“With a number of our brands, we’ll be working to create some craft brewing capacity,” Pabst head Eugene Kashper told All About Beer Magazine earlier this year. “We want to make growlers and bombers of interesting styles. It’ll be a chance for consumers to come and see in person what these brands are all about and to learn about how great beer is made.”
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In the last few years, however, the contract model has become attractive to newer breweries. With more than 3,600 breweries operating in the U.S., many new ones start off without their own facilities, but hope to gain enough business to eventually do so.
For decades, breweries like the City Brewing Co. (with locations in La Crosse, Wisconsin, Memphis, Tennessee, and Latrobe, Pennsylvania), the F.X. Matt Brewery in Utica, New York, and more played host to breweries and brands. In the last few years, a new generation of contract brewers, including Two Roads, Brew Hub and Brew Detroit, have entered the marketplace and are not only creating their own beers, but also helping other brewers produce additional barrelage to meet consumer demand.
Forging a New Path
This is an era of smaller breweries. The majority of breweries currently opening are in small spaces, with systems that range from nano to maybe 30 barrels. For the seasoned brewery traveler, walking into Two Roads can be a bit of culture shock: a 100-barrel brewhouse and enough space to eventually let the brewery reach 250,000 barrels in annual production.
“We took a big risk; this wasn’t a no-brainer,” says Clement Pellani, a partner and the vice president of marketing and sales for Two Roads. “We knew there was a hole, but weren’t certain floodgates would open. Then we started talking with people and they said, ‘You build that and we’ll be there.’”
Having a good team in place has also helped Two Roads change the perception of what modern contract brewing can be. Along with Pellani, the founding partners are Peter Doering; Brad Hittle, the chief marketing officer at Pabst until 2010; and Phil Markowski, an award-winning brewer known for his farmhouse ale recipes and his time at the helm of the Southampton Publick House in New York.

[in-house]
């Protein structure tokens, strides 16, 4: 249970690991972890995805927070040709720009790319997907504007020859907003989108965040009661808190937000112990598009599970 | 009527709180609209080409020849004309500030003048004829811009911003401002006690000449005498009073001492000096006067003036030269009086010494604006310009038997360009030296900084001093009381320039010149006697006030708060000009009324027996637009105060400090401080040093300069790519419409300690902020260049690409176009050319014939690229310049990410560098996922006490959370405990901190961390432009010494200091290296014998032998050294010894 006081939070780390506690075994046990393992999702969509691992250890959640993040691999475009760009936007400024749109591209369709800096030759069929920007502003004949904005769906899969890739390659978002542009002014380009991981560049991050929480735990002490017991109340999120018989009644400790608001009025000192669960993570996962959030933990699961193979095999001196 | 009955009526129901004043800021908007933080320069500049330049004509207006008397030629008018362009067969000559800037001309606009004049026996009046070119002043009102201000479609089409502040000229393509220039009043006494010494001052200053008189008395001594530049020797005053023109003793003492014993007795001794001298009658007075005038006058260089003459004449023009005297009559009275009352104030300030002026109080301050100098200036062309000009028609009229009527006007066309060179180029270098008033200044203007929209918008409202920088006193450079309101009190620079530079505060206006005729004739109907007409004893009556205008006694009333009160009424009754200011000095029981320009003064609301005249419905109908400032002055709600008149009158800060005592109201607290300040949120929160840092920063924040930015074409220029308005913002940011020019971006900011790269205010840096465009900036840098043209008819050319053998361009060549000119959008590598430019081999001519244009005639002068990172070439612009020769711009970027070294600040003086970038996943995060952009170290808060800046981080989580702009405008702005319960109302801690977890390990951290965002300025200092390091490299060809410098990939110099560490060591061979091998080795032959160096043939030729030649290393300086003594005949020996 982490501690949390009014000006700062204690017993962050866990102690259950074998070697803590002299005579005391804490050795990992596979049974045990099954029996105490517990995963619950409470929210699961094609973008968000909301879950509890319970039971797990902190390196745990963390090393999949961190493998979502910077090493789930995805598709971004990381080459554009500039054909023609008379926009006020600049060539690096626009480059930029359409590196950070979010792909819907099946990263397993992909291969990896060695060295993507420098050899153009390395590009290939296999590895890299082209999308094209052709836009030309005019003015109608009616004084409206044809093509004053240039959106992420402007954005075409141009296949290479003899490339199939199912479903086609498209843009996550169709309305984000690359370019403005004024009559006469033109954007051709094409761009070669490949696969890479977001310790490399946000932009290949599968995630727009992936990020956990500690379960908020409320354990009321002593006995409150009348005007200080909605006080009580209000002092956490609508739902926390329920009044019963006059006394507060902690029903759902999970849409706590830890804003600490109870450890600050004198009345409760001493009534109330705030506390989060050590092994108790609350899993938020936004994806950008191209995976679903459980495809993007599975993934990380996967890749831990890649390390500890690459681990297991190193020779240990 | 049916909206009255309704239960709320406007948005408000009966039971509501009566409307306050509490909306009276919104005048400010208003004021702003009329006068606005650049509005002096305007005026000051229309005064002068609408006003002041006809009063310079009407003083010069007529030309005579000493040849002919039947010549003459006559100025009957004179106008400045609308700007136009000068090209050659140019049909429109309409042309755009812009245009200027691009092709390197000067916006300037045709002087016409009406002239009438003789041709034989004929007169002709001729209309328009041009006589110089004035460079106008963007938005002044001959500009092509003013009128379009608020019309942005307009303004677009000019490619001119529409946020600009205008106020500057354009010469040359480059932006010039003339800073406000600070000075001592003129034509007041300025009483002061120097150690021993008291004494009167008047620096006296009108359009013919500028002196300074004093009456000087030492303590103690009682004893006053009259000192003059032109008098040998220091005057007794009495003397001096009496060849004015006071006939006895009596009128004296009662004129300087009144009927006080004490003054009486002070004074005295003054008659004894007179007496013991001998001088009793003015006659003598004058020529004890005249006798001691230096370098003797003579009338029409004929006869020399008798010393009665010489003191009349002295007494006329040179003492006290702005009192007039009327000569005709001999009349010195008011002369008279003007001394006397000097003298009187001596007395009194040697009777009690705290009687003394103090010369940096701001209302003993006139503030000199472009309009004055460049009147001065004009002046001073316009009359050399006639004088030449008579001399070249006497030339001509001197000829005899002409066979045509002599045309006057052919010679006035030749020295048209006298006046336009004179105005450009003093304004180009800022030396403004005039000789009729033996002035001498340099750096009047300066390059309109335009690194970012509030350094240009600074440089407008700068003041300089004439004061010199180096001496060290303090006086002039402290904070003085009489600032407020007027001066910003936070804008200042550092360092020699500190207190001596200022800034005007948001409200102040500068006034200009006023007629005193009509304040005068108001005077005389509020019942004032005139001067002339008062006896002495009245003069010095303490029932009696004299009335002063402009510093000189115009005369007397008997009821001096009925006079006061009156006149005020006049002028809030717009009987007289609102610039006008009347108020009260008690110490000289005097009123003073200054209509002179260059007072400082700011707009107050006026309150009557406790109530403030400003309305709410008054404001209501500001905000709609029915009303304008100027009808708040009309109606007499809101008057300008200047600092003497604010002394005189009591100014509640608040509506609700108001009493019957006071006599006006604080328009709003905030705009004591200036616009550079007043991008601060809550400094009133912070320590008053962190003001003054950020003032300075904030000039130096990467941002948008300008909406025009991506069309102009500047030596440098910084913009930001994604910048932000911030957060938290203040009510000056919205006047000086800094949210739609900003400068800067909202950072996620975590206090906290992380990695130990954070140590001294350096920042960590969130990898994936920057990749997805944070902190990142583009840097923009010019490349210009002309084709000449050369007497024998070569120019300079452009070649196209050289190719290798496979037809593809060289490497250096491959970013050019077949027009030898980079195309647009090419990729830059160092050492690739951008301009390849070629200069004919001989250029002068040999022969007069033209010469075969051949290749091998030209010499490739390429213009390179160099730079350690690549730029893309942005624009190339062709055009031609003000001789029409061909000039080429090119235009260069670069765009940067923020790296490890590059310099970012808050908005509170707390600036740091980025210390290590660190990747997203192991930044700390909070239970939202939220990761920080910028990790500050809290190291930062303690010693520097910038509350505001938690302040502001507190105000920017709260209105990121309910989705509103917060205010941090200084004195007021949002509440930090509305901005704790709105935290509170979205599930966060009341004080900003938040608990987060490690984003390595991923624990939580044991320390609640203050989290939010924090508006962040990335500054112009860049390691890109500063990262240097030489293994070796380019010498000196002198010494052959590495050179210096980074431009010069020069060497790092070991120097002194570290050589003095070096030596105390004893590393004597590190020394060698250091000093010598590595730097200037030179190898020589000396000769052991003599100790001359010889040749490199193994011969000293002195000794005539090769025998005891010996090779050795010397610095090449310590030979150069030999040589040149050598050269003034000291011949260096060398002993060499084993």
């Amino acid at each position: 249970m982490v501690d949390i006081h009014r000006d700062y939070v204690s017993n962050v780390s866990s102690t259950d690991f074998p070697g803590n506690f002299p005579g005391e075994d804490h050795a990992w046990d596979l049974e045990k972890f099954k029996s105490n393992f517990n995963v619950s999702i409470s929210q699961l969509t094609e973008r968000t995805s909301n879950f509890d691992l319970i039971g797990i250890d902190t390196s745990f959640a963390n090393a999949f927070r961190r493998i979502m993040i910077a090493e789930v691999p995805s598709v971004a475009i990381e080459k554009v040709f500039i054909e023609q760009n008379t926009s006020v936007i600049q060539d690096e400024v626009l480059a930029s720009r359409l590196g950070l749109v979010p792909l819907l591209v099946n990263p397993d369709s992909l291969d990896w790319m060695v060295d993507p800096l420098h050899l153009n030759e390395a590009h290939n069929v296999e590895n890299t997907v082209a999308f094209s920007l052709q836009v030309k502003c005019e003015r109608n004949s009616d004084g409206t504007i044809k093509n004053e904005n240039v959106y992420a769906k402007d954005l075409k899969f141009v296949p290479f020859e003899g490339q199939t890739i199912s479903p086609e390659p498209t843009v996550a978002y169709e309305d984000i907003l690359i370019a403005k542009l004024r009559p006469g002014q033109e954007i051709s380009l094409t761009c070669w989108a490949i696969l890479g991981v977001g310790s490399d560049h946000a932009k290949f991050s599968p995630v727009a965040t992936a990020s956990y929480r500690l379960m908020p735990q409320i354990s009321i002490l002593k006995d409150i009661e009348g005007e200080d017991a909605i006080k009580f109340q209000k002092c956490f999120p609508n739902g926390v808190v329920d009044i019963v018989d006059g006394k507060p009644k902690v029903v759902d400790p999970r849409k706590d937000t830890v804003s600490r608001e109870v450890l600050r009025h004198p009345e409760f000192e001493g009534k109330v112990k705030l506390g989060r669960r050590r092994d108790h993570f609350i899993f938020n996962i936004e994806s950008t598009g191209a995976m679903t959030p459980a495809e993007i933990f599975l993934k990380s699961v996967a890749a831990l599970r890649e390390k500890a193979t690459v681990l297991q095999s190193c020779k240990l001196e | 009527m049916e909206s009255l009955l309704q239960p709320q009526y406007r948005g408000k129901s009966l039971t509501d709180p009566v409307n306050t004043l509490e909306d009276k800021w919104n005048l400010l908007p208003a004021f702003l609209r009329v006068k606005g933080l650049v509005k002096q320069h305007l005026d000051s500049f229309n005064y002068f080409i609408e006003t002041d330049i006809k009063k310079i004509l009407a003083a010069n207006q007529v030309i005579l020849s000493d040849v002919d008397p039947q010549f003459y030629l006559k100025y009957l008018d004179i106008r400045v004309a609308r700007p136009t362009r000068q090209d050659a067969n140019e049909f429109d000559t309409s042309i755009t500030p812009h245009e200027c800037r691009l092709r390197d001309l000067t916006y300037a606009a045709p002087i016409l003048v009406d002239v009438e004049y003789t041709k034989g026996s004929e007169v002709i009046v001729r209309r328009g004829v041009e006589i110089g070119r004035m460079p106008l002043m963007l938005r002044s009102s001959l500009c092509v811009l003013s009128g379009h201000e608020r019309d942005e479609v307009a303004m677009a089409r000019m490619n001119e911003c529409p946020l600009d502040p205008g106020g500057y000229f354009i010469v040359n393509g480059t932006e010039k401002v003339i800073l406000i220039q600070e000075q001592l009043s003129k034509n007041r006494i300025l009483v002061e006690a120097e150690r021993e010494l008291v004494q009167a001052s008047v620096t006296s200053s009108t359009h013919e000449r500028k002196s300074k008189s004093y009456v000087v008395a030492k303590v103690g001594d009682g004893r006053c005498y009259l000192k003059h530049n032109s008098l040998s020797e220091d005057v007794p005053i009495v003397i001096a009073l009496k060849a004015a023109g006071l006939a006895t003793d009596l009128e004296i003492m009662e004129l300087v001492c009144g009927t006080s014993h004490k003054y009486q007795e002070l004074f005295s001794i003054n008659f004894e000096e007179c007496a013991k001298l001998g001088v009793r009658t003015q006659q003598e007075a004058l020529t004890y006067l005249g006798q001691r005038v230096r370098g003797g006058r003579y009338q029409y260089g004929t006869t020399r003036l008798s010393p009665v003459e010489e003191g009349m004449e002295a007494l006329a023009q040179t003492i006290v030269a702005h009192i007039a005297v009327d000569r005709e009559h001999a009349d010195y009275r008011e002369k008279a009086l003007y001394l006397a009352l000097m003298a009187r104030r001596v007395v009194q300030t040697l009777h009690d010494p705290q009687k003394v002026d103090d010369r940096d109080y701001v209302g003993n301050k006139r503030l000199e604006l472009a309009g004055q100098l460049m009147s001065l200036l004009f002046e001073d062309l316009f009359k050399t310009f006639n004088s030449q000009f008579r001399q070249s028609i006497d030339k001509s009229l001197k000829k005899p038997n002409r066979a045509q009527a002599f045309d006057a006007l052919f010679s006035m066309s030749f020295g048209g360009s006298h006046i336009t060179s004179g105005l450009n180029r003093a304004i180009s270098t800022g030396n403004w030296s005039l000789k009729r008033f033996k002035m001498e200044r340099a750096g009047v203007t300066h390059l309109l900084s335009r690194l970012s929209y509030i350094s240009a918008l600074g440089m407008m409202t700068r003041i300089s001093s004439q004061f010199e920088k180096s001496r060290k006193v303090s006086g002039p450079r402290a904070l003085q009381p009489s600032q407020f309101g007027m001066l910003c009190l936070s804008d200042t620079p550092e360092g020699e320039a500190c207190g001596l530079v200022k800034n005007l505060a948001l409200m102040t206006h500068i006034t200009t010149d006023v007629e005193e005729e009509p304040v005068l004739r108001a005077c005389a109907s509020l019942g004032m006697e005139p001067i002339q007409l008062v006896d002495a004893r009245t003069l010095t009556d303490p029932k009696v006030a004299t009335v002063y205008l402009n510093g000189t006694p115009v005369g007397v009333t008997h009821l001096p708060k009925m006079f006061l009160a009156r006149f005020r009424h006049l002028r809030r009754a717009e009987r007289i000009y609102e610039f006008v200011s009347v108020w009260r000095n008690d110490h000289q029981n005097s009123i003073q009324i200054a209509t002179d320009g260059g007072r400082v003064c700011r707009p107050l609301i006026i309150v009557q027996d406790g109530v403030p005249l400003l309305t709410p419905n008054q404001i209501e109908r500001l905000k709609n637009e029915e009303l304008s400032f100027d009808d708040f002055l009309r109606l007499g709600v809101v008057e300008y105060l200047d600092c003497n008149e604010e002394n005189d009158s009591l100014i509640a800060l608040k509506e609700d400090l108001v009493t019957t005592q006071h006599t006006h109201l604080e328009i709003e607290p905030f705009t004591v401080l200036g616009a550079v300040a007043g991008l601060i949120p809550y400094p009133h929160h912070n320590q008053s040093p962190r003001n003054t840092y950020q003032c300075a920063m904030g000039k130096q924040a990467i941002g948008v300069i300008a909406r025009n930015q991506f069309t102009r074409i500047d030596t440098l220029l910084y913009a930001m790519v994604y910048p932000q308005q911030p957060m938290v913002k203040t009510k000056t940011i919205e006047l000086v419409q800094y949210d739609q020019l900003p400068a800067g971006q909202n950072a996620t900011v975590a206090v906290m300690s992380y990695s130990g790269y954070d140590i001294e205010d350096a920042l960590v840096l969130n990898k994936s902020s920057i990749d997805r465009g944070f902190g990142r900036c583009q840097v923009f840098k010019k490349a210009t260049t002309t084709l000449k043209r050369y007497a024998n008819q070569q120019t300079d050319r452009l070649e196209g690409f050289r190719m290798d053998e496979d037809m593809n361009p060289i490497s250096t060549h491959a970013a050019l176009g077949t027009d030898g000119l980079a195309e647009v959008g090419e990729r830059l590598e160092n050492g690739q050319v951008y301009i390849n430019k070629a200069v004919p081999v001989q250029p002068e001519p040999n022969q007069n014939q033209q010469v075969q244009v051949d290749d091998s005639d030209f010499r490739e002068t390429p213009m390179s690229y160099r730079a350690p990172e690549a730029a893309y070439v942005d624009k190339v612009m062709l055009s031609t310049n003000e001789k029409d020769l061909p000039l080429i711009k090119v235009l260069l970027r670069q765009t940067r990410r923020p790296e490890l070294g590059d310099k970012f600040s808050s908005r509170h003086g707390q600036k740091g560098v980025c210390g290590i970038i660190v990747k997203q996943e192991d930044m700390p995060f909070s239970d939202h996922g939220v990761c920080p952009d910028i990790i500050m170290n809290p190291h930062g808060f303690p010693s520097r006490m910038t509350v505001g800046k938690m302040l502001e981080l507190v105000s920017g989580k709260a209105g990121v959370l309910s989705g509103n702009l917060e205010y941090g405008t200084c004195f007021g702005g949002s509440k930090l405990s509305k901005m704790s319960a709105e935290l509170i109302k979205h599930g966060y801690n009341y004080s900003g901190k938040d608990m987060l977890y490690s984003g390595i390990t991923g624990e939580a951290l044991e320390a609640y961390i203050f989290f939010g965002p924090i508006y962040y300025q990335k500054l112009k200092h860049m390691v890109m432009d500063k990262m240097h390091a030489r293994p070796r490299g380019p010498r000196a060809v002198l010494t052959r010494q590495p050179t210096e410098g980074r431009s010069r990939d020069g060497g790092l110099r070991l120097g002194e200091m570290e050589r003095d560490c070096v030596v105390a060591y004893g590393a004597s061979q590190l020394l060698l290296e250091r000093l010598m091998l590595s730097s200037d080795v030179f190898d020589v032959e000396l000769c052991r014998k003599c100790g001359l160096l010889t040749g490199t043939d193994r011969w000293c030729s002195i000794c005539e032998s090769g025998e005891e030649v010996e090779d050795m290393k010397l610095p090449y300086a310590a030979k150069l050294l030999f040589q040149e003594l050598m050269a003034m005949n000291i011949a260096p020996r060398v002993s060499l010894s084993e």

“This is a fun place, an adult playground,” says Pellani. “I understand if people are so worried about stigma of the word contract, but that’s what people knew it as, that’s what we do. Renaming doesn’t change what we’re doing, and we’re proud of it. We’re doing everything according to specifications of customers. We’re making their beer.”
Pellani says the brewery’s taproom (which only serves Two Roads beer) is really the most important part of the concept. Here locals can gather in the second-floor bar alongside the weary highway travelers, enjoying a pint and looking out into the cavernous brewhouse. It’s not uncommon to see well-known brewers—unwinding after a contract shift—talking over a pint.
While the majority of brewers contracting at Two Roads completely acknowledge the fact, even putting it on their packaging, other breweries would rather not advertise that some of their beers are made outside of their brewery.
Growing the Modern Model
Brew Hub, a large gleaming facility, in Lakeland, Florida, with adjoining taproom and generous outdoor space, proudly advertises the brands made inside. In addition to house-made beers under the Brew Hub label, the logos for Green Man Brewery in Asheville, North Carolina, and Cigar City Brewing Co. in Tampa are visible to passersby on Interstate 4.
Timothy Schoen, the CEO of Brew Hub, chafes at the word “contract.” A few months after opening the company’s facility in Lakeland, a 40-minute drive east of Tampa, he was on the phone urging the use of another word.
“The difference is that we’re partner brewing,” he says. Brew Hub is a “brand incubation center for us. We have a lab, and the people, and we truly bring a partner brewing platform. We want to be an asset beyond someone who makes recipes.”
We spoke three months after Brew Hub had opened the Florida location and shortly before the company announced that a second facility, modeled in the same fashion, would open in St. Louis next summer. Other locations are being scouted.
“We’ve seen a lot of exploration and innovation, and there’s already been collaboration,” says Schoen, a former vice president at Anheuser-Busch.